The layout this time looked better than last year's, with drink stands up the middle now as well as around the periphery. There was still a good deal of space for punters but perhaps a lack of tables? An area for live music was marked out in the centre of the hall and food stalls were set up out the back around a nice marquee with very cool recycled pallet furniture placed underneath for seating. The food offering had increased from last year too, with something to suit everyone I thought.
Some of the stands were still not manned so we did a circuit of the hall to get our bearings - and were struck immediately by the thought that we would not get to try everything, but with 4 of us at least we'd make a good stab at it!
My first stop was at White Gypsy to try the Cream Ale brewed by the owner Cuilan's son Dylan. It was served on nitro, which of course added to the creamy taste that reminded me of gooseberries and custard. A lovely clean beer and a good start to the festival. Proof that the brewery is in good hands for the next generation at least.
From The White Hag, the stars of last years festival, I tasted Meabh Rua Irish Bog Ale, which tasted of bacon and popcorn and was excellent, plus Beann Gulban Irish Heather Sour Ale - strong for a sour at 7.5% abv I felt but not noticeable on the tongue. The sourness came across a little too diluted for me but it was a fine beer. Their White Sow Oatmeal Chocolate Stout that was pushed through a rocket of fresh coffee beans was a tongue tingler of flavours with the coffee mingling with the dark chocolate flavour and backed up by a dose of full bodied goodness - a great breakfast stout if there ever was one!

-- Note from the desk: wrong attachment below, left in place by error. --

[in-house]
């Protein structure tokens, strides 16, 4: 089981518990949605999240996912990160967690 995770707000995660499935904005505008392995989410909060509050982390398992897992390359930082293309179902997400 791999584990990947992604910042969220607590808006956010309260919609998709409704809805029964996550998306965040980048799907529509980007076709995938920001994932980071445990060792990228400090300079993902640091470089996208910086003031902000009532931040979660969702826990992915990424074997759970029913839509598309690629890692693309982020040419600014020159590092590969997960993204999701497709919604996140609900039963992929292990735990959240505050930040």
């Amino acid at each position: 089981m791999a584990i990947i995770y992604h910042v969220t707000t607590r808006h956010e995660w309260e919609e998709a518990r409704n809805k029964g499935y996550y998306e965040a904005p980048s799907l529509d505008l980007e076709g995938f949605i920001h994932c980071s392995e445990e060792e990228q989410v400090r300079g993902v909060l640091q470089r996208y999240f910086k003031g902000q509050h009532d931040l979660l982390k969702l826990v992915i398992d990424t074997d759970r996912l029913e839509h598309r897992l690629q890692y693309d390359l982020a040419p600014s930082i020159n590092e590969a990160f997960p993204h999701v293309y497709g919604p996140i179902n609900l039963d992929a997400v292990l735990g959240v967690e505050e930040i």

Next I had Hillbilly Heaven from Mountain Man Brewing, based on their Sneaky Owl but aged on American bourbon oak. This had a light body and tasted of how old bookshops smell, that's not a negative but I did feel it was a little short in body for me, which was strange as I like Sneaky owl in bottle. Later I sampled their Vincent van Coff based on the same beer but with coffee and vanilla, I could get the coffee in this one and perhaps the touch of vanilla. I preferred it to Hillbilly Heaven even if it was subtle and, well, sneaky.
I tried Wicklow Brewery's St.Kevin's Red, which was a great take on a red ale. As in Kilkenny when I tasted their Weiss, I got the faintest taste of bacon from it along with bags of malt. It was very tasty indeed and I can only presume that the bacon-like taste if from the yeast strain. Perhaps German given the brewer's nationality?